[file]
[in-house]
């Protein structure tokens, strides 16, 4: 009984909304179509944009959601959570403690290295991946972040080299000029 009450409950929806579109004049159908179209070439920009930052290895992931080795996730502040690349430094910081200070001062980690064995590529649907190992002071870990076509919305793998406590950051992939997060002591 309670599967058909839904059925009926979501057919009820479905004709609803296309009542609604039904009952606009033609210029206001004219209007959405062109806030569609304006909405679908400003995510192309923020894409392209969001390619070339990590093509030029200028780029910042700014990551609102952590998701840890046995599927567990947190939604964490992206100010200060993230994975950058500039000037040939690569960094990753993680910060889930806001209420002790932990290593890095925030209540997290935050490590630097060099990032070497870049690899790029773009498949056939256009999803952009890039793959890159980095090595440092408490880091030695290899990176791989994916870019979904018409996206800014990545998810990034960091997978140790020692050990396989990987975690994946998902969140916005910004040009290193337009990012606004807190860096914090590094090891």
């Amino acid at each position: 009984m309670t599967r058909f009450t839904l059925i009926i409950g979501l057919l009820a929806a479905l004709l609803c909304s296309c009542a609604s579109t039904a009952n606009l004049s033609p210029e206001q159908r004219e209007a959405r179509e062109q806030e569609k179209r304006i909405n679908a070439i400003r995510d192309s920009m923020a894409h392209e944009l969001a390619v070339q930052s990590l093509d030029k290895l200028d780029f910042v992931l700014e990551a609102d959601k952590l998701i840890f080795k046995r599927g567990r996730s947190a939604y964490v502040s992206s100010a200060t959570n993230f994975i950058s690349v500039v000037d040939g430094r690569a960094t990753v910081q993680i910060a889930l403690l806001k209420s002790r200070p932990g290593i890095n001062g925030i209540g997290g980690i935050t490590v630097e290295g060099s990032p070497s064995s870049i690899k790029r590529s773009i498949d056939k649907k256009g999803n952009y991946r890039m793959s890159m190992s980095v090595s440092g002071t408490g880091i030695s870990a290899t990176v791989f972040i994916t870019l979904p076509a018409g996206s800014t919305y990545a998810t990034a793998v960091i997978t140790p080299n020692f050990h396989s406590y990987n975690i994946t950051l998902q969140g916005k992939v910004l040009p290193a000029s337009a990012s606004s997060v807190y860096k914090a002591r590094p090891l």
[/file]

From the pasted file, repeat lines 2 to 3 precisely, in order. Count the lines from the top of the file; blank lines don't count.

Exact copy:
């Protein structure tokens, strides 16, 4: 009984909304179509944009959601959570403690290295991946972040080299000029 009450409950929806579109004049159908179209070439920009930052290895992931080795996730502040690349430094910081200070001062980690064995590529649907190992002071870990076509919305793998406590950051992939997060002591 309670599967058909839904059925009926979501057919009820479905004709609803296309009542609604039904009952606009033609210029206001004219209007959405062109806030569609304006909405679908400003995510192309923020894409392209969001390619070339990590093509030029200028780029910042700014990551609102952590998701840890046995599927567990947190939604964490992206100010200060993230994975950058500039000037040939690569960094990753993680910060889930806001209420002790932990290593890095925030209540997290935050490590630097060099990032070497870049690899790029773009498949056939256009999803952009890039793959890159980095090595440092408490880091030695290899990176791989994916870019979904018409996206800014990545998810990034960091997978140790020692050990396989990987975690994946998902969140916005910004040009290193337009990012606004807190860096914090590094090891």
């Amino acid at each position: 009984m309670t599967r058909f009450t839904l059925i009926i409950g979501l057919l009820a929806a479905l004709l609803c909304s296309c009542a609604s579109t039904a009952n606009l004049s033609p210029e206001q159908r004219e209007a959405r179509e062109q806030e569609k179209r304006i909405n679908a070439i400003r995510d192309s920009m923020a894409h392209e944009l969001a390619v070339q930052s990590l093509d030029k290895l200028d780029f910042v992931l700014e990551a609102d959601k952590l998701i840890f080795k046995r599927g567990r996730s947190a939604y964490v502040s992206s100010a200060t959570n993230f994975i950058s690349v500039v000037d040939g430094r690569a960094t990753v910081q993680i910060a889930l403690l806001k209420s002790r200070p932990g290593i890095n001062g925030i209540g997290g980690i935050t490590v630097e290295g060099s990032p070497s064995s870049i690899k790029r590529s773009i498949d056939k649907k256009g999803n952009y991946r890039m793959s890159m190992s980095v090595s440092g002071t408490g880091i030695s870990a290899t990176v791989f972040i994916t870019l979904p076509a018409g996206s800014t919305y990545a998810t990034a793998v960091i997978t140790p080299n020692f050990h396989s406590y990987n975690i994946t950051l998902q969140g916005k992939v910004l040009p290193a000029s337009a990012s606004s997060v807190y860096k914090a002591r590094p090891l």